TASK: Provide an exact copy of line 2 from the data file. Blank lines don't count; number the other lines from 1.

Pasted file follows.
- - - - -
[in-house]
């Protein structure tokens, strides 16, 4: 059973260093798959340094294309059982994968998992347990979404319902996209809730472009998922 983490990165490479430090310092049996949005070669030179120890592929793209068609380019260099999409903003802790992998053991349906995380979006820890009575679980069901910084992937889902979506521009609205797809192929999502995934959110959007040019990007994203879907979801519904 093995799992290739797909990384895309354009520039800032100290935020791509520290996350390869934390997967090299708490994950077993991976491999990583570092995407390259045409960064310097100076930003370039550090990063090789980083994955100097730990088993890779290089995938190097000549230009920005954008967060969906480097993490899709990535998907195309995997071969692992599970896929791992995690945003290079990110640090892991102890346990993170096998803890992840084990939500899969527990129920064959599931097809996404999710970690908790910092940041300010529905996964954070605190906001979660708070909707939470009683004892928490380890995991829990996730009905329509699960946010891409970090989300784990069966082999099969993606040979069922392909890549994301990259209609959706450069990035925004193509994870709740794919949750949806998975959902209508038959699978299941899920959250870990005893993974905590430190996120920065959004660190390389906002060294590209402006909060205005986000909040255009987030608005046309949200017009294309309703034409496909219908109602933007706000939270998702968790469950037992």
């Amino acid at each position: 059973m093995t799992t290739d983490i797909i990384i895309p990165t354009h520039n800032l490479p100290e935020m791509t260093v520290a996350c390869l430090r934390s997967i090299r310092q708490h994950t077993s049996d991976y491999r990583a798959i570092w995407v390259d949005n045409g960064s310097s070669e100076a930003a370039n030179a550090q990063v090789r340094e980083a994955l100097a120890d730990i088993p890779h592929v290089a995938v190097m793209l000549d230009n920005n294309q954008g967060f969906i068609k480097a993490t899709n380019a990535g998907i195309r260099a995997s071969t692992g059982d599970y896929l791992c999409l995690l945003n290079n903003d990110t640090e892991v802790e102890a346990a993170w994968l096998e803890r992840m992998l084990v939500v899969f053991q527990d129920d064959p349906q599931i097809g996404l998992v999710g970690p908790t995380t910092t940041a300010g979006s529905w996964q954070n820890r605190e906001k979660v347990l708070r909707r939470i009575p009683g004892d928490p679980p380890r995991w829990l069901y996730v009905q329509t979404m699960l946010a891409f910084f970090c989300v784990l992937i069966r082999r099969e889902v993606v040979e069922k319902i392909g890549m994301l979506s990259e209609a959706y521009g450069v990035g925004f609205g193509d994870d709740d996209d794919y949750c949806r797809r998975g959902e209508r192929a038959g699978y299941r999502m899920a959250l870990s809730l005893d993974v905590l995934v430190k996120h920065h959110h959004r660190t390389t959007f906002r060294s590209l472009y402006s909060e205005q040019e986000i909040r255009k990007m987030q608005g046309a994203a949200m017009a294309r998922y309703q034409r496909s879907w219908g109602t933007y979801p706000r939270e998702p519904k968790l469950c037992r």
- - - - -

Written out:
């Protein structure tokens, strides 16, 4: 059973260093798959340094294309059982994968998992347990979404319902996209809730472009998922 983490990165490479430090310092049996949005070669030179120890592929793209068609380019260099999409903003802790992998053991349906995380979006820890009575679980069901910084992937889902979506521009609205797809192929999502995934959110959007040019990007994203879907979801519904 093995799992290739797909990384895309354009520039800032100290935020791509520290996350390869934390997967090299708490994950077993991976491999990583570092995407390259045409960064310097100076930003370039550090990063090789980083994955100097730990088993890779290089995938190097000549230009920005954008967060969906480097993490899709990535998907195309995997071969692992599970896929791992995690945003290079990110640090892991102890346990993170096998803890992840084990939500899969527990129920064959599931097809996404999710970690908790910092940041300010529905996964954070605190906001979660708070909707939470009683004892928490380890995991829990996730009905329509699960946010891409970090989300784990069966082999099969993606040979069922392909890549994301990259209609959706450069990035925004193509994870709740794919949750949806998975959902209508038959699978299941899920959250870990005893993974905590430190996120920065959004660190390389906002060294590209402006909060205005986000909040255009987030608005046309949200017009294309309703034409496909219908109602933007706000939270998702968790469950037992």